Until then, remember that every city has different rules and regulations on extended parking options, so be aware of your surroundings and always follow the law. Suffice it to say that there are limitations to where you can and where you can't park a house on wheels. And rightfully so.
Let's explore four of the most common places to park your van for a safe night's sleep.
RV parks are tailor-made for mobile domiciles, so they're probably the first place van lifers consider when determining where to spend the night. The excellent news is RV parks are everywhere, and many of them offer excellent amenities like showers, bathrooms, power sources, and even swimming pools.
While the utilities at these locations are super convenient, remember there's always an admittance fee, and it's usually much more expensive than expected. Not to mention, the price is different at each location. Although RV parks have everything you might need for comfortable van life, they usually aren't cheap.
National parks are present all over North America, and they are one of the most popular places for extended van parking and camping. Especially for van lifers on a tight budget.
While many national parks allow free primitive camping, the downside is they are in very remote areas surrounded by wilderness. If there's something you forgot, it could be a problem.
In terms of running water and electricity, options can be limited, which is why we encourage you to check what's available at each campsite before arriving. There is also the issue of intense weather conditions, wild animals, and rugged terrain to factor in as well.
We always encourage travelers to research each national park or campsite before making plans to stay for an extended period.
Truck stops are extremely convenient for anybody living the ultimate van life because they offer ubiquitous parking spots designed for large vehicles. There's also the benefit of on-site showers, bathroom facilities, and sometimes power outlets and van charge points.
If you decide to park at a truck stop, stay in your vehicle as much as possible and avoid drawing attention. Another good rule of thumb is never to park longer than one night. Truck stops are short-term stays reserved for the passerby.
Note that some stops are exclusive to semis or cargo vans, so be aware of specific regulations. If you're unsure, call the number or go inside and ask.
Generally speaking, standard parking lots aren't very welcoming to van lifers, so unless you're traveling in a less conspicuous vehicle (like the cargo, sprinter, or conversion van), we don't advise staying in a parking lot overnight.
When travelers utilize public space for camping without consent, it's called boondocking. Although it isn't illegal, you can undoubtedly get in trouble for doing it, so be careful not to draw attention to yourself.
We've found that the most accessible locations for stealth camping are either casinos or Walmart parking lots. Odds are these locations would not call the authorities if they spot boondocking activity.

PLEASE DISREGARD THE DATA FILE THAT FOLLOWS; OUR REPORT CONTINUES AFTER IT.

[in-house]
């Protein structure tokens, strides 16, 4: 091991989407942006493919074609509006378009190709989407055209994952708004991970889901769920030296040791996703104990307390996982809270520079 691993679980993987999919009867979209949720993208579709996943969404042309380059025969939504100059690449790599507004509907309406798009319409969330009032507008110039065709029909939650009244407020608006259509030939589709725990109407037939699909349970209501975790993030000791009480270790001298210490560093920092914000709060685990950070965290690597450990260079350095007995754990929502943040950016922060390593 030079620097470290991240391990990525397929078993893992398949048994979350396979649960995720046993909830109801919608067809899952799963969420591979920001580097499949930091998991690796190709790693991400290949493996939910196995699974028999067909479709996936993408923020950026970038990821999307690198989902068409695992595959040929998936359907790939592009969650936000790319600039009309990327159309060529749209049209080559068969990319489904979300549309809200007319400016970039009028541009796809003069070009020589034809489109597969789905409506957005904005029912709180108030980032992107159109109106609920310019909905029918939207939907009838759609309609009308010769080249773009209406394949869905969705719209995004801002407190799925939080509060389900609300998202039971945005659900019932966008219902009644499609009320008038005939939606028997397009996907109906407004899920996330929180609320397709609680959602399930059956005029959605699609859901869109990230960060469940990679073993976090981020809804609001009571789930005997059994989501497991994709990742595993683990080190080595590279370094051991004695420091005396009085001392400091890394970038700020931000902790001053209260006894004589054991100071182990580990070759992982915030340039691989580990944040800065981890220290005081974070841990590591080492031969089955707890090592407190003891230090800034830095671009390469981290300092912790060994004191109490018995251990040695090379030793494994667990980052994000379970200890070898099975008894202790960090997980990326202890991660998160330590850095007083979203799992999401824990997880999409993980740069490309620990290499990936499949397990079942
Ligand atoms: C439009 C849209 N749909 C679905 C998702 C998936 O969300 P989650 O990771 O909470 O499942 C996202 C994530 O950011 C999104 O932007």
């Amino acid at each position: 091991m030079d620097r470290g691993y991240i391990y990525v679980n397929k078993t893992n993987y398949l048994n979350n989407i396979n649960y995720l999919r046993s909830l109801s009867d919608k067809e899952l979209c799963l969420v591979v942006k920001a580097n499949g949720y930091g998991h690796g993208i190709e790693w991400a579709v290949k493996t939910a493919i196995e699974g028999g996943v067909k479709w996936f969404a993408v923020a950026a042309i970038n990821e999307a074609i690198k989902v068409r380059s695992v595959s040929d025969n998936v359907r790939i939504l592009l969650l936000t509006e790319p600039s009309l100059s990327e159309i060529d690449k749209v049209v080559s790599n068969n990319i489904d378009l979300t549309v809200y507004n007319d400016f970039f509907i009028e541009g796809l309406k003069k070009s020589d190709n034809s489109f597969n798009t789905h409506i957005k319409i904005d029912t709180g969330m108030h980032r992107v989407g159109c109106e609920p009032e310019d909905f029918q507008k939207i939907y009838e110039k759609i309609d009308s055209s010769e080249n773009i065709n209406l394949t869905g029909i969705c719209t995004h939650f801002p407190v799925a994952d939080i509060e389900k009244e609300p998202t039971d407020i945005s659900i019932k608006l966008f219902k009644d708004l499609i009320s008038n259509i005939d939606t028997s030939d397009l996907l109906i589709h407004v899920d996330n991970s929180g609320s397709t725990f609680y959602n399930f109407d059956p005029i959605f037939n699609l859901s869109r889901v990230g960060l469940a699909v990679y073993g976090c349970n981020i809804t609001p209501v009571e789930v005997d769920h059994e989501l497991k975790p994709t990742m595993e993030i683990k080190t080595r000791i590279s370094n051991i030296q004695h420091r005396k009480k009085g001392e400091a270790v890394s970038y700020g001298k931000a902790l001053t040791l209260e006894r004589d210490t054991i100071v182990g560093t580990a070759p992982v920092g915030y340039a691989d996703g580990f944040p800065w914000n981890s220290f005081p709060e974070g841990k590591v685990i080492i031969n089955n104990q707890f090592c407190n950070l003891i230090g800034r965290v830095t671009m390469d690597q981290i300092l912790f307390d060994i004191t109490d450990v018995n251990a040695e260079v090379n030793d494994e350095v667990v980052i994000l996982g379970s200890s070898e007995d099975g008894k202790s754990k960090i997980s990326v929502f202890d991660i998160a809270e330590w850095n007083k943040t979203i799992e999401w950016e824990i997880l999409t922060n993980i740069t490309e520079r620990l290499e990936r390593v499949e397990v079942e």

If you are obligated to park your van overnight in a parking lot, go inside to buy an item or two if possible. At least that way, you're a legal paying customer. Other ways to stay under the radar are to remain in your vehicle and leave first thing in the morning.
If parking is permitted, it's always a good idea to check with management if you want to stay for longer than one day.
Now that we've covered the basics, the next step in our beginner's guide to van life is an overview of essential items you don't want to forget.
Unless you're traveling in style in a luxurious RV, odds are the bare essentials for van life include a cooking station and a pull-out bed. While some vehicles already come equipped with sufficient stations for preparing meals and sleeping, a good setup requires careful planning.
When people undertake their first van life experience, investing in a customized cooking station is strongly advised. If your vehicle doesn't come equipped with one, consider making upgrades.
For van dwellers with less time and money, a simple Coleman gas camping stove or any propane burner will be enough to get by until you find a more permanent solution. Organizing a practical cooking station is vital when living out of a van. Don't overlook it.
As for the sleeping situation, we recommend not holding back. Good sleep is essential to health, and without proper rest, van life won't be as enjoyable. While the floor may seem like a good idea initially, any experienced van dweller will attest to the importance of a well-thought-out sleeping arrangement.
Before you hit the road, take the time to explore different travel beds and sleeping arrangements to develop a solution that meets your basic needs. After all, there's not much worse than consecutive nights of poor sleep, especially when traveling.
We suggest any quality fold-out bed or sturdy camping cot for tiny houses and rigs without a proper bed. Just be sure to measure the size to make sure it fits the desired space in your vehicle. If not, consider customizing your area or explore makeshift options like thermal sleeping bags. If you go this route, remember to check the specs to guarantee your bag is warm (or cool) enough to keep you comfortable.
*Alternative option: travel air mattress (don't forget a pump if not included!)